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The movie ‘Immortal Beloved’ is a movie that I have mixed feelings about. Visually, this movie is great: beautiful interiors; the costumes are, even though not totally historically correct, very beautiful; the haircuts are a lot more varied then the ‘curly updo’ thing you usually see in costume movies. It’s also one of the few movies using mittaines (little gloves covering the wrist) and big shawls which to me are essential for Victorian outfits. And of course during the entire movie you can hear the beautiful music of Beethoven.
The use of two Dutch actors for two important roles seems curious, but their accented speech gives the movie a fitting, foreign, feeling.

What bothered me is above all, Gary Oldman, but that’s a personal quirk. The movie moves between different timeperiods so it’s hard to keep track of what happens sometimes. The movie shows Beethoven as a crazy, unlovable person, keen on bothering and annoying others. The movie puts Johanna van Beethoven forward as the Immortal Beloved, while current popular opinion favours Antonie Brentano.
The letter to the Unsterbliche Geliebte (immortal beloved) actually exists, but there is no consensus among Beethoven scholars as to the true identity of the intended recipient. Ladies who are considered possible recipients are: Giulietta Guicciardi, Therese von Brunswick, Antonie Brentano, Johanna van Beethoven, and Countess Anna-Marie Erdődy, almost all are featured in the movie.

Scholars have never identified who the woman was, but the film’s director, Bernard Rose, has controversially claimed in an interview that he has successfully identified the woman whom Beethoven loved and he shows his opinion in the movie.

In conclusion, this movie is beautifully made, with stunning visuals and music. Whether it is believable from a more academic point of view is to be debated. Some Beethoven lovers favour ‘Un Grand Amour de Beethoven’, so if you have the chance, make sure to watch it!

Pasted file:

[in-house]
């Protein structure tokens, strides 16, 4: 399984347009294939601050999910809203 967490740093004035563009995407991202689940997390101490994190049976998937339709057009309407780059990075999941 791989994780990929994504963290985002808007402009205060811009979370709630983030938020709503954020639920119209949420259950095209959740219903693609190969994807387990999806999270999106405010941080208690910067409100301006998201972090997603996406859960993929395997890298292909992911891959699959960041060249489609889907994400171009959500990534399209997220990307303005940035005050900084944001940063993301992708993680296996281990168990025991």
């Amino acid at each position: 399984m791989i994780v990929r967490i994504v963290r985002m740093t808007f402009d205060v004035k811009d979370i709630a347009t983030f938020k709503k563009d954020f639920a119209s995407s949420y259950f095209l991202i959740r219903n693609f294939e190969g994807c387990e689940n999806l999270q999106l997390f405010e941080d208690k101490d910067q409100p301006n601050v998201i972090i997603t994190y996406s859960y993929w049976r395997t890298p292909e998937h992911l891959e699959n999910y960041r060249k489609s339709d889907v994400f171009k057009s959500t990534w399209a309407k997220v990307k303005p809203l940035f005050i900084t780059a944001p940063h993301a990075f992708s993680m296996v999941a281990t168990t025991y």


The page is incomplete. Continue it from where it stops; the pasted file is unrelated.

For more info on Beethoven himself you might want to check out this site (scroll past the Dutch intro), it has a great faq with lots of resources for further reading.

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Today it’s exactly 190 years ago (a memorable date indeed!) that the movie Roundhay Garden was filmed by the French inventor Louis le Prince. It’s shot using 12 frames per second, with a total of 52 frames, so the entire movie lasts for…yeah, 2.11 seconds.
The movie was filmed at Oakwood Grange in Roundhay, England in 1888.

It features Adolphe Le Prince, Sarah Whitley, Joseph Whitley and Harriet Hartley in the garden, walking around and laughing.

You can watch the movie here!

The movie is surrounded by mysterious deaths, and in 1890 Louis le Prince vanished while on a train trip to London. Spooky!

The best part of it? The dead-serious reviews and spoiler-posts on the Imdb website, talking about director’s cut, widescreen version, and the 3-disc special edition DVD
“The garden scene, so dear to the Victorians, only re-enforces the drab faux-drollery that passed for humor amongst a certain subset of the time. It’s effectively a cinematic variant of the opera comique” in the sense that it aggressively pursues the goal of glamour over substance, and achieving neither to any great satisfaction. This is especially evident during the denouement because we are operating under the impression that the sequence of events is inconsequential — a very real danger in comedies of manners. So I can only give it a 9.25 score because the vision was insufficiently realized.”
Found here